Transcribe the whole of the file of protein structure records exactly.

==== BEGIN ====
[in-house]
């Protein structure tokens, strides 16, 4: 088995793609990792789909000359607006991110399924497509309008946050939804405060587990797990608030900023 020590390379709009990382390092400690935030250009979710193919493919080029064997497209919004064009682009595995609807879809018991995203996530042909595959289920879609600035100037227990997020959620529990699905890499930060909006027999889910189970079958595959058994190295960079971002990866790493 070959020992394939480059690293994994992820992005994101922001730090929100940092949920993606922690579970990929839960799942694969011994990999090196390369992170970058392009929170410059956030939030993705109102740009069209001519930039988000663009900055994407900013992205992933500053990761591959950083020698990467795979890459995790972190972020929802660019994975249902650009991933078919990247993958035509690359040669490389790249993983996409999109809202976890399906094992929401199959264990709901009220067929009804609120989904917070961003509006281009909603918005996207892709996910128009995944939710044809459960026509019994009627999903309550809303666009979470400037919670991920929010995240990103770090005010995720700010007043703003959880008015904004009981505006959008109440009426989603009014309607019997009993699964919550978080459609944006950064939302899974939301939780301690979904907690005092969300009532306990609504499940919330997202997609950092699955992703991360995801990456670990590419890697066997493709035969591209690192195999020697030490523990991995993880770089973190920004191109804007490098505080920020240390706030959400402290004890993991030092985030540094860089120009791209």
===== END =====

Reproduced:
[in-house]
């Protein structure tokens, strides 16, 4: 088995793609990792789909000359607006991110399924497509309008946050939804405060587990797990608030900023 020590390379709009990382390092400690935030250009979710193919493919080029064997497209919004064009682009595995609807879809018991995203996530042909595959289920879609600035100037227990997020959620529990699905890499930060909006027999889910189970079958595959058994190295960079971002990866790493 070959020992394939480059690293994994992820992005994101922001730090929100940092949920993606922690579970990929839960799942694969011994990999090196390369992170970058392009929170410059956030939030993705109102740009069209001519930039988000663009900055994407900013992205992933500053990761591959950083020698990467795979890459995790972190972020929802660019994975249902650009991933078919990247993958035509690359040669490389790249993983996409999109809202976890399906094992929401199959264990709901009220067929009804609120989904917070961003509006281009909603918005996207892709996910128009995944939710044809459960026509019994009627999903309550809303666009979470400037919670991920929010995240990103770090005010995720700010007043703003959880008015904004009981505006959008109440009426989603009014309607019997009993699964919550978080459609944006950064939302899974939301939780301690979904907690005092969300009532306990609504499940919330997202997609950092699955992703991360995801990456670990590419890697066997493709035969591209690192195999020697030490523990991995993880770089973190920004191109804007490098505080920020240390706030959400402290004890993991030092985030540094860089120009791209």